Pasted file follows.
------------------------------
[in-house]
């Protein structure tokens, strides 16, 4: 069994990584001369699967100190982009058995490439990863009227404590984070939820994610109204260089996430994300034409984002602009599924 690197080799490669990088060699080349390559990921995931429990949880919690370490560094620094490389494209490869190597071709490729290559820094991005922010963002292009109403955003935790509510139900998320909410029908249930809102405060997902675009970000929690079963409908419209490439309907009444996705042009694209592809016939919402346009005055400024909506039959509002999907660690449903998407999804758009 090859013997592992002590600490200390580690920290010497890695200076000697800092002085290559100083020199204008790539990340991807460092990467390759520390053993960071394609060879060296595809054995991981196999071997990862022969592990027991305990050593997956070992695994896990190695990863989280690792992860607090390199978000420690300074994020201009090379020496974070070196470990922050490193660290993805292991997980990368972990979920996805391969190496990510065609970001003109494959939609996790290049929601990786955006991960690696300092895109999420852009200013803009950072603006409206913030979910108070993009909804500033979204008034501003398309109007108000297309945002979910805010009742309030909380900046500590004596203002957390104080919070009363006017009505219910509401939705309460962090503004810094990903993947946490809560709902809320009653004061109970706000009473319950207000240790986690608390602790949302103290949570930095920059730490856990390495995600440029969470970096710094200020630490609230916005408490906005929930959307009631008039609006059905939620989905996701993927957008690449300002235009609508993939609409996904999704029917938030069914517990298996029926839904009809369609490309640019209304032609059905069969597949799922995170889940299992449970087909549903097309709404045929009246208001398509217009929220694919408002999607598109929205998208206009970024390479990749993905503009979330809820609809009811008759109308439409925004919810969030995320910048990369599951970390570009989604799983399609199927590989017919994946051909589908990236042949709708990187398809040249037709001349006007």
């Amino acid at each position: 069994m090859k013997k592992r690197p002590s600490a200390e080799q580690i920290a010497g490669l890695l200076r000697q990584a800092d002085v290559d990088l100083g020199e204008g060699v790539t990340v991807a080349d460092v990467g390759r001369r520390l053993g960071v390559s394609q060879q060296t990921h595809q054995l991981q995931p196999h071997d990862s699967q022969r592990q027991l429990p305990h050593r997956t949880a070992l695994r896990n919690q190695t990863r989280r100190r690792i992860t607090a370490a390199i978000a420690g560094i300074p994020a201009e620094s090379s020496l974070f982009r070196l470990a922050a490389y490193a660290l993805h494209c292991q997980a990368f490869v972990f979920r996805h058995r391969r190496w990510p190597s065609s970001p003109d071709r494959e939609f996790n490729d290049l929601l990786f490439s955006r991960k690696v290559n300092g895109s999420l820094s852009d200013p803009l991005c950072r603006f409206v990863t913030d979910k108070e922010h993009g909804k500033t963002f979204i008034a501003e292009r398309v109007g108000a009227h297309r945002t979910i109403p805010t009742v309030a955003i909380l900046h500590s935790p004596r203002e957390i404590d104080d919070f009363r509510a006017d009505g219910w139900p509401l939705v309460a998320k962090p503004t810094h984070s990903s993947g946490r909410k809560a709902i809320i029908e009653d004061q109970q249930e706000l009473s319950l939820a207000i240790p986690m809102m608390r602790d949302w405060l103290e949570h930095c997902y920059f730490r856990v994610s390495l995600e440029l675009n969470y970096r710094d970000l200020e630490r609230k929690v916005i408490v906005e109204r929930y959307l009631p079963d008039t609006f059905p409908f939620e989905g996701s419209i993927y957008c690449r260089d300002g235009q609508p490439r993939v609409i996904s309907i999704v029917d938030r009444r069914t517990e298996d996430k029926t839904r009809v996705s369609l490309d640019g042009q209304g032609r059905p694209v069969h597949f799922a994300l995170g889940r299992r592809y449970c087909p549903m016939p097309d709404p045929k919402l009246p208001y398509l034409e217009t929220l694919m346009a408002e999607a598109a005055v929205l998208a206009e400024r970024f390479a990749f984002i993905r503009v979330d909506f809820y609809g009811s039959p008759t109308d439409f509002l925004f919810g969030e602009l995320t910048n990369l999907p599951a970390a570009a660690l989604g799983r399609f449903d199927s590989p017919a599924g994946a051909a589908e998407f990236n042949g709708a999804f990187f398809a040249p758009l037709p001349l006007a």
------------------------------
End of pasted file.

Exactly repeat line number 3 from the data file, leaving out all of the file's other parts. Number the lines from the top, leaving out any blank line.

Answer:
């Amino acid at each position: 069994m090859k013997k592992r690197p002590s600490a200390e080799q580690i920290a010497g490669l890695l200076r000697q990584a800092d002085v290559d990088l100083g020199e204008g060699v790539t990340v991807a080349d460092v990467g390759r001369r520390l053993g960071v390559s394609q060879q060296t990921h595809q054995l991981q995931p196999h071997d990862s699967q022969r592990q027991l429990p305990h050593r997956t949880a070992l695994r896990n919690q190695t990863r989280r100190r690792i992860t607090a370490a390199i978000a420690g560094i300074p994020a201009e620094s090379s020496l974070f982009r070196l470990a922050a490389y490193a660290l993805h494209c292991q997980a990368f490869v972990f979920r996805h058995r391969r190496w990510p190597s065609s970001p003109d071709r494959e939609f996790n490729d290049l929601l990786f490439s955006r991960k690696v290559n300092g895109s999420l820094s852009d200013p803009l991005c950072r603006f409206v990863t913030d979910k108070e922010h993009g909804k500033t963002f979204i008034a501003e292009r398309v109007g108000a009227h297309r945002t979910i109403p805010t009742v309030a955003i909380l900046h500590s935790p004596r203002e957390i404590d104080d919070f009363r509510a006017d009505g219910w139900p509401l939705v309460a998320k962090p503004t810094h984070s990903s993947g946490r909410k809560a709902i809320i029908e009653d004061q109970q249930e706000l009473s319950l939820a207000i240790p986690m809102m608390r602790d949302w405060l103290e949570h930095c997902y920059f730490r856990v994610s390495l995600e440029l675009n969470y970096r710094d970000l200020e630490r609230k929690v916005i408490v906005e109204r929930y959307l009631p079963d008039t609006f059905p409908f939620e989905g996701s419209i993927y957008c690449r260089d300002g235009q609508p490439r993939v609409i996904s309907i999704v029917d938030r009444r069914t517990e298996d996430k029926t839904r009809v996705s369609l490309d640019g042009q209304g032609r059905p694209v069969h597949f799922a994300l995170g889940r299992r592809y449970c087909p549903m016939p097309d709404p045929k919402l009246p208001y398509l034409e217009t929220l694919m346009a408002e999607a598109a005055v929205l998208a206009e400024r970024f390479a990749f984002i993905r503009v979330d909506f809820y609809g009811s039959p008759t109308d439409f509002l925004f919810g969030e602009l995320t910048n990369l999907p599951a970390a570009a660690l989604g799983r399609f449903d199927s590989p017919a599924g994946a051909a589908e998407f990236n042949g709708a999804f990187f398809a040249p758009l037709p001349l006007a």